Landing your first real job and bringing in a steady paycheck each month is an exciting time. However, if you’re like most people, that’s shortly followed by a myriad of expenses. It’s difficult to keep track of all your bills and expenses — and if you over-spend, you could have trouble paying back that student loan or saving for emergencies.
The best way to handle your money is by making a reasonable budget. Here are 10 tips to help you make the most out of your first budget.
Figure Out Your Goals
The first step to creating a budget is figuring out why you want one in the first place. It’s important to define your goals because that can shape exactly where your money goes. Do you want to save more? Get out of debt? Break the paycheck-to-paycheck cycle? These goals will serve as your motivation to stick to your budget.
Analyze Your Spending Habits
You can’t make a budget without knowing how much you’re spending every month. Experts recommend tracking your spending for at least 30 days to truly understand where your money is going. You can try entering your expenses in a spreadsheet or notebook, or use an app such as Mint or PocketGuard that tracks your spending for you. Credit card and bank statements can also help you figure out your spending.
Find a Way to Hold Yourself Accountable
Creating a budget is the easy part — sticking to it is more difficult. You need to determine how you’ll hold yourself accountable from the very beginning. For example, try putting your bills on autopay, including transfers to your retirement and savings account. Another helpful method is the envelope system, where you put cash inside an envelope for each of your spending categories; when the cash is gone, you know you’ve reached your monthly spending limit.
Make Savings an Expense
If saving money is your big goal for creating a budget, then you need to make savings one of your expenses. A good rule of thumb is to save 10% of your salary. Try putting that 10% directly in your savings if you use direct deposit — that way you’re not tempted to spend it. Try to save enough for three to six months of sudden unemployment.
Divvy Up Necessary and Discretionary Expenses
Your expenses include both necessary and discretionary bills. Your necessary expenses include:
- Rent or mortgage and utilities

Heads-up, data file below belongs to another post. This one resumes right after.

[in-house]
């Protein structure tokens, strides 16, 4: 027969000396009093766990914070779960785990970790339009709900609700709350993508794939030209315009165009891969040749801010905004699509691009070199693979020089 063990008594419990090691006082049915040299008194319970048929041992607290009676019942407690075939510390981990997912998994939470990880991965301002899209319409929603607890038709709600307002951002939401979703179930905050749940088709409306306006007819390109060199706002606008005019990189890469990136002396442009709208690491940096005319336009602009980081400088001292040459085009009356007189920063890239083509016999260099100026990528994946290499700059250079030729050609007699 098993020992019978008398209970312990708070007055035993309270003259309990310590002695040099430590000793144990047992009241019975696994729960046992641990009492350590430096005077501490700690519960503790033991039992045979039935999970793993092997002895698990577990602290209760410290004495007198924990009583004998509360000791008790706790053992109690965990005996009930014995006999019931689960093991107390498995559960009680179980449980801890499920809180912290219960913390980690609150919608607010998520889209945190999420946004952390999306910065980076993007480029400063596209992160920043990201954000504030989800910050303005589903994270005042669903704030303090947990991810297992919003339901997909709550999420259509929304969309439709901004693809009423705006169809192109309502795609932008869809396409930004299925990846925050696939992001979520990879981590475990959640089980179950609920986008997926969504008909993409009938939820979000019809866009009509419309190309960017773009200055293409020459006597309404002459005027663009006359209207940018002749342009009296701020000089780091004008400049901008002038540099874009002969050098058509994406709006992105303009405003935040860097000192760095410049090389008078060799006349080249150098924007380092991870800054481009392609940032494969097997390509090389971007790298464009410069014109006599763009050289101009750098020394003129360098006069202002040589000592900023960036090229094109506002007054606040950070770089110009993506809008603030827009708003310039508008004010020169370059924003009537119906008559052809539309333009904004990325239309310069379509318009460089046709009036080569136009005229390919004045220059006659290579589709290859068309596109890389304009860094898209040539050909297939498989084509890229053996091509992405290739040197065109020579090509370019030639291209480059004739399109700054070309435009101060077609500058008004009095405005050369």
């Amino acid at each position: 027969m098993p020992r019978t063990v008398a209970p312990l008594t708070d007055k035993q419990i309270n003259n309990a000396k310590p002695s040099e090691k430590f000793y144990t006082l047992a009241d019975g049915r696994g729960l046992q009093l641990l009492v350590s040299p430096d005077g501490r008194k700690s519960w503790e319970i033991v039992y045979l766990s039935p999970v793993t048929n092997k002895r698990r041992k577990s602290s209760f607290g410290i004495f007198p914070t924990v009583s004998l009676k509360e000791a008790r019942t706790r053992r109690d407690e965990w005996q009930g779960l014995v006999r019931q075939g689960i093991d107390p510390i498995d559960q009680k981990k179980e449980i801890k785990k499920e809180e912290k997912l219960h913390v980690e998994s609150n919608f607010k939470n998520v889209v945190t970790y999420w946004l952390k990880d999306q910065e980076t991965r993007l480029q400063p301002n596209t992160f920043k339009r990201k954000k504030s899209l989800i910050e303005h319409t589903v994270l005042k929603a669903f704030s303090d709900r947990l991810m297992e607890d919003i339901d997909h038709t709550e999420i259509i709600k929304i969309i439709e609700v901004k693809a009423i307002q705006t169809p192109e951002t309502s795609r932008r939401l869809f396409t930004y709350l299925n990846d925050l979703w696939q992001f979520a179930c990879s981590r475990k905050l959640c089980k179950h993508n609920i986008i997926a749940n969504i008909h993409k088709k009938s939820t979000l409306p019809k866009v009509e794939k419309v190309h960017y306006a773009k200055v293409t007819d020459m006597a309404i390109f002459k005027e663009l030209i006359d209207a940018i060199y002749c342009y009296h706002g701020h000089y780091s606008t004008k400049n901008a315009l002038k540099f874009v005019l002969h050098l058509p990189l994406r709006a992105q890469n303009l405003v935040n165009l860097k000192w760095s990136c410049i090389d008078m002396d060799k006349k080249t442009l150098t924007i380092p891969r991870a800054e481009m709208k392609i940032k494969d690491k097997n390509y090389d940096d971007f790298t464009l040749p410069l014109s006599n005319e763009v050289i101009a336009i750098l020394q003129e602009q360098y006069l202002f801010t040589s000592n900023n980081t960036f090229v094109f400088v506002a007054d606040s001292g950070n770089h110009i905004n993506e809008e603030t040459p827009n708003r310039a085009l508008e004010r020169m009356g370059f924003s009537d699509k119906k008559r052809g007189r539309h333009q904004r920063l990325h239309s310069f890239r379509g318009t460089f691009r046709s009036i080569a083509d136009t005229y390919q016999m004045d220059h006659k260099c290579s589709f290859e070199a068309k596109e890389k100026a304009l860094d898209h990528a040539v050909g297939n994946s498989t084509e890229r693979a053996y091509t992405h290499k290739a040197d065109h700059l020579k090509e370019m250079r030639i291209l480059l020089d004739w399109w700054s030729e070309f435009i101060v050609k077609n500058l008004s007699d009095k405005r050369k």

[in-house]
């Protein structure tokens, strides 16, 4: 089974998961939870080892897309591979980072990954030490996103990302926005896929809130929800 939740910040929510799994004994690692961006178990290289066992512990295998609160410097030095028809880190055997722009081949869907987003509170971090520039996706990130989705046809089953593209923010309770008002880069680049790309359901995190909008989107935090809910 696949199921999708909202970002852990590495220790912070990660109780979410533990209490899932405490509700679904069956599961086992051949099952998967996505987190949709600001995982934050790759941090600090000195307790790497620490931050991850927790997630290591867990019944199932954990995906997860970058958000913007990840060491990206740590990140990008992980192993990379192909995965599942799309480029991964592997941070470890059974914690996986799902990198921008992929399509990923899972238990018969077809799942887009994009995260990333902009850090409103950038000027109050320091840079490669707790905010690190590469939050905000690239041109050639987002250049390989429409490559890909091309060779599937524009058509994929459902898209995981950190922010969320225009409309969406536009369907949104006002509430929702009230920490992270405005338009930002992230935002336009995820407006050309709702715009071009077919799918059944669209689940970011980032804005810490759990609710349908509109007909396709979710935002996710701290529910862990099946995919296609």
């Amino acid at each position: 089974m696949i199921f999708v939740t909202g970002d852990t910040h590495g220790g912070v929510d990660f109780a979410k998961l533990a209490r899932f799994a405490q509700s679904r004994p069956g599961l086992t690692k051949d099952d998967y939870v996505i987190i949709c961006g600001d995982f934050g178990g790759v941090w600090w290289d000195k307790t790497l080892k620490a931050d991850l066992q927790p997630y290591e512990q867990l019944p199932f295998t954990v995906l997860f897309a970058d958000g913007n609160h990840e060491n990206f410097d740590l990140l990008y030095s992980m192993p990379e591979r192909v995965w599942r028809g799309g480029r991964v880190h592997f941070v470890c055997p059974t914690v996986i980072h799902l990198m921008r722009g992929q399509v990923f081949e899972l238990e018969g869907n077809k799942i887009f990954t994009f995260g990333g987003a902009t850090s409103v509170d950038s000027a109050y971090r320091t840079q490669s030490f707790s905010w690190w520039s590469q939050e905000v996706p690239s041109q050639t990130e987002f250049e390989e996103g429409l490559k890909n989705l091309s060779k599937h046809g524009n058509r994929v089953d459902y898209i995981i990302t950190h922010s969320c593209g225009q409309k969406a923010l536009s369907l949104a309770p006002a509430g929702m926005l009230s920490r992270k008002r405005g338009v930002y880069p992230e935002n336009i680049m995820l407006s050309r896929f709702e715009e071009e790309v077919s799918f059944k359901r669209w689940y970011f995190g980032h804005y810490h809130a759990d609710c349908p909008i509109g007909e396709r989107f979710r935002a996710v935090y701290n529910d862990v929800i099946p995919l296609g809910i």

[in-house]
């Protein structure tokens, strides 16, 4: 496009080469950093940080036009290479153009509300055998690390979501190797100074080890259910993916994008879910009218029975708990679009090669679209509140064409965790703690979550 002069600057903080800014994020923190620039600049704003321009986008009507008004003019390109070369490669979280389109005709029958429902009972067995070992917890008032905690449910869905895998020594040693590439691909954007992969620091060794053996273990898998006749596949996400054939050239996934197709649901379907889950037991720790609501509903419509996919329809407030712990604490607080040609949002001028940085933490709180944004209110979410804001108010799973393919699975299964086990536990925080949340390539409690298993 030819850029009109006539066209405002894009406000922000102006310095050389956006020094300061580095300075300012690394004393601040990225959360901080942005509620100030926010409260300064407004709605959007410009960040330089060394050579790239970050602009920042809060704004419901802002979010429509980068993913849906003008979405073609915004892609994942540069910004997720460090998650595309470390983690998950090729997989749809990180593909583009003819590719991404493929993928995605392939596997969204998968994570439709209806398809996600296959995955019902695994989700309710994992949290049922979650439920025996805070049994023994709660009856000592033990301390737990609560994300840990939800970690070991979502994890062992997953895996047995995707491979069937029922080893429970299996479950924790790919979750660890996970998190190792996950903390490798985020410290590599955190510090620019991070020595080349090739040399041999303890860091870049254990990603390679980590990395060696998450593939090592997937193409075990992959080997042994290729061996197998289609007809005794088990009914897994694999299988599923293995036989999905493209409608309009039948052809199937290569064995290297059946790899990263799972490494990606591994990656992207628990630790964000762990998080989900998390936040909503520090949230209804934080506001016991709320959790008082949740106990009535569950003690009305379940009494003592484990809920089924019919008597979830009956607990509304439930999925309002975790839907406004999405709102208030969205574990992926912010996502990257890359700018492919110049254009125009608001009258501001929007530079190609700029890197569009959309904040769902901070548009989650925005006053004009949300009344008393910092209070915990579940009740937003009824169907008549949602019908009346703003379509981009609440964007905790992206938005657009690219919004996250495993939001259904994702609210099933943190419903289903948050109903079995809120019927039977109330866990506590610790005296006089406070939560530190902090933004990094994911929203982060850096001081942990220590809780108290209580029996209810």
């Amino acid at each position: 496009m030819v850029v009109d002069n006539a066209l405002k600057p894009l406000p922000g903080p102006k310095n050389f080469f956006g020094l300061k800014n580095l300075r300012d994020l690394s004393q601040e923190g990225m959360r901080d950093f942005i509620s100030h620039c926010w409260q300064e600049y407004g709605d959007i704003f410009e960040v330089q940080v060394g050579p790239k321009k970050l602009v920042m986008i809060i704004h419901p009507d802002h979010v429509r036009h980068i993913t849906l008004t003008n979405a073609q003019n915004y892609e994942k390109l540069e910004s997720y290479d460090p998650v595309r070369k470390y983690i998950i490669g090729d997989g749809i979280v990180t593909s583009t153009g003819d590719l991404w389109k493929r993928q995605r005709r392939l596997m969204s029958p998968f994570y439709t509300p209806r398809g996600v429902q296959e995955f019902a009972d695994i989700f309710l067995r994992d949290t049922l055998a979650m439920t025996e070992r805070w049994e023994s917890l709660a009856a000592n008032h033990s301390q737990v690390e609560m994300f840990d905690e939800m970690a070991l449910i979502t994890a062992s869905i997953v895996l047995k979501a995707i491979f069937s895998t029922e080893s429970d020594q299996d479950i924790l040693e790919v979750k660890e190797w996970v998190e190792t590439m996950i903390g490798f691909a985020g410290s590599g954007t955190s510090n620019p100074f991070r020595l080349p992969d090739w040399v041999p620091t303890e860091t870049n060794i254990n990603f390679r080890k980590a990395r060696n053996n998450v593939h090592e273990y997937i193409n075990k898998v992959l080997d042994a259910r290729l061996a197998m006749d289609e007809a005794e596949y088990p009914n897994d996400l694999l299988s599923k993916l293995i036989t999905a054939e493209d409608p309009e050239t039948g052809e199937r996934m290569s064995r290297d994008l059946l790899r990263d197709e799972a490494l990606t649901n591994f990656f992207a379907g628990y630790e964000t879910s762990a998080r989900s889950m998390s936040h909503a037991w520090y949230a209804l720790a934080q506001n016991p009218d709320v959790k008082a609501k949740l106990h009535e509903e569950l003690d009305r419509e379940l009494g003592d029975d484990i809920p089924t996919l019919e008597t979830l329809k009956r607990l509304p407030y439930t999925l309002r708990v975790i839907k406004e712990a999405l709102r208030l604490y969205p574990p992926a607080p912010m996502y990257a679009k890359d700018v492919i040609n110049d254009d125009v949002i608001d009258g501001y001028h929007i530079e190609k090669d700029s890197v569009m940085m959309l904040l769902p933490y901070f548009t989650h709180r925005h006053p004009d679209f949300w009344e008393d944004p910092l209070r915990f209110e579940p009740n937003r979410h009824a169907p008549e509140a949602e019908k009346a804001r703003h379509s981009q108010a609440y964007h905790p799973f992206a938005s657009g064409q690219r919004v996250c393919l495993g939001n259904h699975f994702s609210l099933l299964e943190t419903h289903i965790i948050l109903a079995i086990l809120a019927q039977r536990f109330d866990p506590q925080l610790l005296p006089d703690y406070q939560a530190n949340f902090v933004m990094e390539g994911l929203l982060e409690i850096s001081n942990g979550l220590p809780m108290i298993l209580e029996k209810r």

- Auto and home insurance
- Healthcare costs
- Loan repayments
- Groceries, gas and more
You probably won’t have as much flexibility in your necessary budget as your discretionary budget. Discretionary expenses include eating out, entertainment, vacations and more. Add both up in your budget to see if there’s any wiggle room.
Cut Costs Where Possible
The key to any budget is making sure you don’t spend more than you earn; if you are, look for discretionary costs that you can minimize or cut out. For example, try packing your lunch instead of eating out or streaming a movie in your home instead of going out to the theater. While your necessary costs are more difficult to cut, you could look into getting a roommate to split rent and utility costs or talk to your insurance company about a lower rate.
Add Up All Income
In addition to your regular job, be sure to include any income from side hustles. When adding up your income, make sure you don’t include overtime pay or any bonuses; that isn’t regular income, and therefore you can’t rely on that money.
Periodically Readjust Your Budget
It’s also a good idea to periodically check your budget every month. You may find you’re over-spending in some categories and under budget in others. When this happens, take the time to balance your budget once again. It can take a couple of months before you have a good idea of where your money is going and how much you’re spending.
Build an Emergency Fund
If your goal is to pay off your debt and then save, it’s still helpful to tuck a little money away each month in an emergency fund. Try building your fund to $1000 in case your car needs emergency repairs, or other unexpected expenses pop up.
Take Time to Treat Yourself
Although budgeting is important, keep in mind that life is about treating yourself, too. If you want to stop and grab a coffee at your local coffee shop, go ahead. It’s okay to splurge occasionally, but make sure you don’t go on a frustration-fueled spending spree that will make you feel worse about your budgeting endeavors.
The Bottom Line
Now is the time to get your finances together and improve your financial health. By determining your income and expenses, you can then create a budget that will serve you for years to come.
Photo Credit: Got Credit
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